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"A big obstacle to walking is this perceived barrier of a destination being 'too far,' when in fact it is a walkable distance," said Tomasulo.
After a successful Kickstarter campaign, Tomasulo launched the business in November 2013. It sells customizable signs that say things like, "It's a 12-minute walk to downtown" or, "It's a 5-minute walk to the library." Anyone can order the signs online; Walk [Your City] makes and ships them for $20 to $60, depending on the material.
"We make them from corrugated plastic or aluminum, which is more expensive," Tomasulo said, adding that people should check with the authorities before hanging them in public places.
Over 5,000 signs have been made and installed in cities like Santa Fe, N.M., Grand Rapids, Mich., and Atlantic Beach, N.C.
"We've been pretty overwhelmed," said Tomasulo, who also inked a partnership with health insurer Blue Cross Blue Shield of North Carolina.
He hopes his efforts will promote a walking culture and "amp up interest from cities to invest in infrastructure that supports a healthier lifestyle."
"I've always wanted to create a small, efficient vehicle that incorporates solar power," said Cotter, an auto technician and design expert.
He's done that, and a lot more, with his 160-pound hybrid electric-pedal, three-wheeled bike called ELF.
"The ELF can help reduce the carbon footprint in cities," he said. "It's environmentally-friendly, safer than an ordinary bike and you can carry cargo in it."
Cotter's startup Organic Transit launched the ELF in 2012. The bike, priced between $5,500 and $10,000, is made in Durham, N.C., and features an egg-shaped shell that shields the rider from bad weather.
It can top 20 mph using just electric power (the battery charger plugs in to any wall outlet) and 30 mph with pedaling.
Organic Transit has sold over 450 ELFs, mostly to "individuals who are using it as a commuting vehicle and for exercise," Cotter said. "One person said he even rode it from Ontario to Key West."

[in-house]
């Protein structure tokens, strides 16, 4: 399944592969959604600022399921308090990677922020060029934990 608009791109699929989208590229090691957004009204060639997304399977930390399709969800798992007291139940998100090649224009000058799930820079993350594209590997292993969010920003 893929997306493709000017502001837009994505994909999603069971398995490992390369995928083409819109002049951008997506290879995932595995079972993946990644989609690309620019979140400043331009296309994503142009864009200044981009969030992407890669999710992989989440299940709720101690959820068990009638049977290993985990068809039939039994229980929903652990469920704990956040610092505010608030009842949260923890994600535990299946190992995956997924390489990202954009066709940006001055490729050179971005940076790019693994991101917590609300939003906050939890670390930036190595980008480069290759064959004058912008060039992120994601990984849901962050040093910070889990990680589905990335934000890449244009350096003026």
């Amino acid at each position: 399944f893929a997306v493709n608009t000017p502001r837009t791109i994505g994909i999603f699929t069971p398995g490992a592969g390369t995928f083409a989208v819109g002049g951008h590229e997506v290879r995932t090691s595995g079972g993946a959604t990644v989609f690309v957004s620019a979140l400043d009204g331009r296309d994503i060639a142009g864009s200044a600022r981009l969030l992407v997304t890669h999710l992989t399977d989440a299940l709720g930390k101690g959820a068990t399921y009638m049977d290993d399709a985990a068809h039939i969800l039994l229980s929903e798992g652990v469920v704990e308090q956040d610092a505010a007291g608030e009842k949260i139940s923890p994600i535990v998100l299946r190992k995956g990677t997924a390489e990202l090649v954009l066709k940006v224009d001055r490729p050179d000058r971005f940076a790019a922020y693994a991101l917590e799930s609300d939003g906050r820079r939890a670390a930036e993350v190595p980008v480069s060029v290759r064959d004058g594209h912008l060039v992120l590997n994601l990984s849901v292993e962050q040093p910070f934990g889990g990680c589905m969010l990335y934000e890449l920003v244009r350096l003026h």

His next goal is to grow the market beyond just personal use. "We've had interest from businesses, universities and city agencies such as police departments," he said.
The startup is working on a more heavy-duty successor to ELF, which could potentially carry up to three passengers.
"My intent is that with every person that uses our vehicle, it'll help improve their health and drive down their transportation expenses," said Cotter.
Dosier, a former architect, was interested in sustainable construction materials but "noticed there wasn't a lot to choose from."
Between 2005 and 2007, while teaching at North Carolina State University, Dosier discovered a type of bacteria that turned into cement when mixed with sand, nutrients and calcium.
Traditional masonry uses clay and fire to create bricks, and it's far from eco-friendly.
"There are over a trillion bricks made this way globally every year," she said. "That's lot of energy usage and carbon dioxide emissions."
Her method is a green alternative.
Dosier founded Raleigh-based bioMason in 2012. Since then, she's raised nearly $1 million in grants and funding. The startup has six employees and is working with its first customer: a company in California that wants to use the bricks for a courtyard.
But when she searched for places to donate leftover items like fabric and fasteners, she couldn't find any in her hometown of Louisville, Ky.
So in 2013, she quit her administrative job and launched a nonprofit that collects garbage -- although Quire prefers to call it "reusable material."
"I spoke to many teachers and learned that there was a big need for materials for their arts and crafts projects," said Quire, who donates the supplies to local schools and community centers.
She opened a warehouse in November 2013 and within six months, her inventory grew to 3,000 pounds -- with items ranging from wrapping paper to old calendars to spare industrial parts.
"Last year we took in 9,000 pounds of material," said Quire, who runs the operation with her husband and volunteers. "It's available for free to teachers and for a very nominal charge to anybody else."
Her business is almost in the black, and Quire hopes to move Good Garbage into a bigger space in the spring.
"Eventually I want to have multiple facilities in the region and help keep this stuff out of landfills," she said.
The startup has developed a foam-like biodegradable material that binds with pollutants, making it easier to soak them up and remove them from water.
Typically, industrial wastewater contains radioactive material, arsenic, salt and minerals. It's common to dump it into defunct wells, said co-founder Scott Bolin.
"This isn't a sustainable method," he said. "We want to not only clean the water at half the cost of traditional methods, but also make it reusable."
Bolin co-founded Tethis in September 2012 with two other partners, and has raised nearly $2 million in funding.
The firm is in the process of signing on its first industrial clients. "We're starting slowly. Once we've scaled up, we'd also be open to working with cities to clean up their water bodies," he said.